Welcome to 2015: College kids have forgotten how to fornicate.

Excuse my habitual sarcasm, but exactly what did this 22-year-old think was going to happen when she got alone with this guy? Don’t these kids ever listen to rock-and-roll music?

I remember every little thing
As if it happened only yesterday.
Parking by the lake,
And there was not another car in sight.
And I never had a girl,
Looking any better than you did.
And all the kids at school
They were wishing they were me that night.
And now our bodies are, oh, so close and tight
It never felt so good, it never felt so right . . .
Though it’s cold and lonely in the deep dark night,
I can see paradise by the dashboard light.
Ain’t no doubt about it, we were doubly blessed,
‘Cause we were barely 17 and we were barely dressed.

We didn’t need advice columns back in the day. We had rock-and-roll.

Have these kids been so incredibly sheltered they don’t understand how sex happens? Lane Moore isn’t really helping:

Therein lies the problem exactly. She knows she didn’t consent, she knows she didn’t say yes, she knows she only had sex with him because she thought he wouldn’t stop anyway, but she didn’t want it. That’s still rape. But because so many people still consider “no means no” the standard, there are many sexual assault victims who didn’t say no, but didn’t say yes, and they’re left feeling like they have only themselves to blame for not fighting back harder.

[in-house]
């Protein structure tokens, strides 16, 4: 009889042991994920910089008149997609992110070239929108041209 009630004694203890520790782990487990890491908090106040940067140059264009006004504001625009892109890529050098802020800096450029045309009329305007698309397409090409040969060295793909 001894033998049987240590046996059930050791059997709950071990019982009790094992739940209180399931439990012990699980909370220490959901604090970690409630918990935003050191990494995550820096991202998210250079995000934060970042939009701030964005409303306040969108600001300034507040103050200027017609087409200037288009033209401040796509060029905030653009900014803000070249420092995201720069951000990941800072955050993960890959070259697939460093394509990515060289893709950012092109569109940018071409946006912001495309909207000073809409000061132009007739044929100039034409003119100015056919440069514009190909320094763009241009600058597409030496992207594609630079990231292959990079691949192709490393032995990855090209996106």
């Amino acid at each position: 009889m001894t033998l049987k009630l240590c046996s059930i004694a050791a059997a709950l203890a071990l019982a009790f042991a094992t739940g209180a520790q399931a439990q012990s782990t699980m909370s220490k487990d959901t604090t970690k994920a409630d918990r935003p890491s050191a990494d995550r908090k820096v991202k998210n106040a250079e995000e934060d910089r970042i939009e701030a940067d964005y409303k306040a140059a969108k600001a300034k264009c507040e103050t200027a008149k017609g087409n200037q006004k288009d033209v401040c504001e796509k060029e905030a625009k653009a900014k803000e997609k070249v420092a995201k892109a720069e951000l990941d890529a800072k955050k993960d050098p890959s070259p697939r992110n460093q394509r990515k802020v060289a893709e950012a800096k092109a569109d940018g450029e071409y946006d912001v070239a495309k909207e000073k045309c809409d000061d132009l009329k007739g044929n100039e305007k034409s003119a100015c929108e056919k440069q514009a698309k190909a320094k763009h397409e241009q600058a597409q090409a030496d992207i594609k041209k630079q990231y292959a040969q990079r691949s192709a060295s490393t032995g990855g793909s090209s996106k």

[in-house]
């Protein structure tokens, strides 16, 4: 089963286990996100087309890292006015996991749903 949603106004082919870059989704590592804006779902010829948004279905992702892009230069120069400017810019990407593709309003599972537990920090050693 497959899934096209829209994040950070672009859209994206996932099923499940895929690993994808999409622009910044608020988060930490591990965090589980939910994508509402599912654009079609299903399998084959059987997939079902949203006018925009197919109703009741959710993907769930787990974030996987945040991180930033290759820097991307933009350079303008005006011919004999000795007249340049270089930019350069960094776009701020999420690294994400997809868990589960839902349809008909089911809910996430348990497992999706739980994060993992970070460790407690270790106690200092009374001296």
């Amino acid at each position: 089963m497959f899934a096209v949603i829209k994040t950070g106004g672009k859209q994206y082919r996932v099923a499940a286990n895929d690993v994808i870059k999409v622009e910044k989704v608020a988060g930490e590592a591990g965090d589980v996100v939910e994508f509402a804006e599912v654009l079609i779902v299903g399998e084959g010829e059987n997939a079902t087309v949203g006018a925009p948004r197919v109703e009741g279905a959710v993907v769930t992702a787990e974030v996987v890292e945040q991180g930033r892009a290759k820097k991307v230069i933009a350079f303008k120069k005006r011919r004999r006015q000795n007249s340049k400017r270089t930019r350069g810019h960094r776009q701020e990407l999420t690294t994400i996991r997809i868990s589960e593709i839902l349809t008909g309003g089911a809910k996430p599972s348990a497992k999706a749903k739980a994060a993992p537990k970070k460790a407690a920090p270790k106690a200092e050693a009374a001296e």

There has been some initial success with California’s “yes means yes” law enacted in 2014. A March Cosmopolitan article interviewed UCLA students about how it was going: “Freshman year we were like, ‘I guess it was my fault. I never really said no, so you can’t get mad at him,’” Morgan, a senior, said. “Now we’re a lot more aware that unless we’re saying we want to do this, then it’s not OK for it to happen.”

Exactly what is going on here? It’s mystifying to old-timers like me, perhaps because of a general decline in morality. Back in the day, there were Good Girls and Bad Girls, and everybody knew the difference. The Good Girls were hanging out at the Baptist Campus Ministry, and the Bad Girls were partying down at the Red Rooster Pub. You can guess where I was, right? But I was a Democrat back then, so . . .

Say whatever you want about double-standards and sexist “myths,” there were probably fewer misunderstandings over consent back when sex was something we learned about from Bad Girls and rock-and-roll songs.

Hey, hey, mama, said the way you move,
Gonna make you sweat, gonna make you groove.
Oh, oh, child, way you shake that thing,
Gonna make you burn, gonna make you sting.
Hey, hey, baby, when you walk that way,
Watch your honey drip, can’t keep away.

Which pretty much says it all, really. The proposition was simple to understand: “Do you want to rock-and-roll, or not? It’s up to you, sweetheart. There’s lots of Bad Girls and cold beer down at the Red Rooster Pub, and I’m feeling kind of thirsty.”

Meanwhile, there’s more from Miss Moore at Cosmo: